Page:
“The ruling classes always possess the means of information and the processes by which it is distributed. The newspaper of modern times belongs to the upper man. The under man has no voice; or if, having a voice, he cries out, his cry is lost like a shout in the desert. Capital, in the places of power, seizes upon the organs of public utterance, and howls the humble down the wind. Lying and misrepresentation are the natural weapons of those who maintain an existing vice and gather the usufruct of crime.”
– Ridpath’s History of the World,
In 1932, the vote for my resolution showed possibly a half dozen other Senators back of it. It grew in the last Congress to nearly twenty Senators. Such growth through one other year will mean the success of a venture, the completion of everything I have undertaken, – the time when I can and will retire from the stress and fury of my public life, maybe as my forties begin, – a contemplation so serene as to appear impossible.
That day will reflect credit on the States whose Senators took the early lead to spread the wealth of the land among all the people.
Then no tear dimmed eyes of a small child will be lifted into the saddened face of a father or mother unable to give it the necessities required by its soul and body for life; then the powerful will be rebuked in the sight of man for holding that which they cannot consume, but which is craved to sustain humanity; the food of the land will feed, the raiment clothe, and the houses shelter all the people; the powerful will be elated by the well being of all, rather than through their greed.
Then, those of us who have pursued that phantom of Jefferson, Jackson, Webster, Theodore Roosevelt and Bryan may hear wafted from their lips in Valhalla:
EVERY MAN A KING
Abraham Lincoln said: “Inasmuch as most good things are produced by labor, it follows that all such things of right belong to those whose labor has produced them. But it has so happened in all ages of the world that some have labored and others have without labor enjoyed a large proportion of the fruits. This is wrong and should not continue. To secure to each laborer the whole product of his labor, or as nearly as possible, is a worthy subject of any good Government.”
On December 29, 1820, Daniel Webster said: “The freest government, if it could exist, would not be long acceptable if the tendencies of the law were to create a rapid accumulation of property in few hands and to render the great mass of the population dependent and penniless. In such a case the popular power would be likely to break in upon the right of property, or else the influence of property to limit and control the exercise of popular power. Universal suffrage, for example, could not long exist in a community where there was a great inequality of property. The holders of estates would be obliged in such case, either in some way to restrain the right of suffrage, or else such right of suffrage would soon divide the property. In the nature of things, those who have not property, and see their neighbors possess much more than they think them to need, cannot be favorable to laws made for the protection of property. When this class becomes numerous it grows clamorous. It looks on property as its prey and plunder, and is naturally ready, at all times, for violence and revolution.”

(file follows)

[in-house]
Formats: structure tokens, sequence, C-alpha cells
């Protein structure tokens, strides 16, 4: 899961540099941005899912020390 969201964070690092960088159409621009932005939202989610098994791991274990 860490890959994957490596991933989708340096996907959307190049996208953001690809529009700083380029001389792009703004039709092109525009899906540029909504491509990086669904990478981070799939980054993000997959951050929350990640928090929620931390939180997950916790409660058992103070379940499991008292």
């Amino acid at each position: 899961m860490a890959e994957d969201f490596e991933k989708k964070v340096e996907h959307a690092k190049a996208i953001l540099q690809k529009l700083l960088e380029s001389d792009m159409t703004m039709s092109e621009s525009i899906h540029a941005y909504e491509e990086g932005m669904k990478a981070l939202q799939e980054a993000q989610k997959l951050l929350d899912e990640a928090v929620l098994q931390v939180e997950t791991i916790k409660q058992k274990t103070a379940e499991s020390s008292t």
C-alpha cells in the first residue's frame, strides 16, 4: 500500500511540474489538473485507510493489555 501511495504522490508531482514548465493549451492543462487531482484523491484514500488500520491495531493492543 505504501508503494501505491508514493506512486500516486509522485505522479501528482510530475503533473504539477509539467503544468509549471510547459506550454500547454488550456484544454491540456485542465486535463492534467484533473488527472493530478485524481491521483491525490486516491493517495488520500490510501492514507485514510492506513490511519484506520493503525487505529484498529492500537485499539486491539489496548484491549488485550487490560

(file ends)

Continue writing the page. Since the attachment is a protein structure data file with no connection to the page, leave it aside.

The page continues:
President Theodore Roosevelt said: “I feel that we shall ultimately have to consider the adoption of some such scheme as that of a progressive tax on all fortunes beyond a certain amount, either given in life or devised or bequeathed upon death to any individual – a tax so framed as to put it out of the power of the owner of one of these enormous fortunes to hand down more than a certain amount to any one individual.”
The Declaration of Independence contains: “Whereas, all men are created equal.”
William Jennings Bryan said: “Behold a Republic! where every man is a King, but no one wears a crown.”
Law of Moses, Leviticus, Chapters 25, 26, 27, provides for freeing and re-freeing all persons of debt every seven years and for distribution and redistribution of wealth every fifty years. See also Nehemiah, Chapter 5; St. James, Chapter 5.
4. Long famously campaigned on Franklin D. Roosevelt’s behalf during the 1932 election, and his 1933 autobiography largely reflects a pro-Roosevelt position. This would change over the following two years, with Long becoming a prominent critic of Roosevelt’s New Deal, arguing that it did not go far enough in addressing the causes and consequences of the Great Depression.
“By these examples one may learn how many and how great instances of wickedness men will venture upon for the sake of getting money and authority, and that they may not fail of either of them; for as when they are desirous of obtaining the same, they acquire them by ten thousand evil practices; so when they are afraid of losing them, they get them confirmed to them by practices much worse than the former, as if (no) other calamity so terrible could befall them as the failure of acquiring so exalted an authority; and when they have acquired it, and by long custom found the sweetness of it, the losing it again; and since this last would be the heaviest of all afflictions, they all of them contrive and venture upon the most difficult actions, out of the fear of losing the same.” – Josephus, Book VII, Chapter I, Verse 5.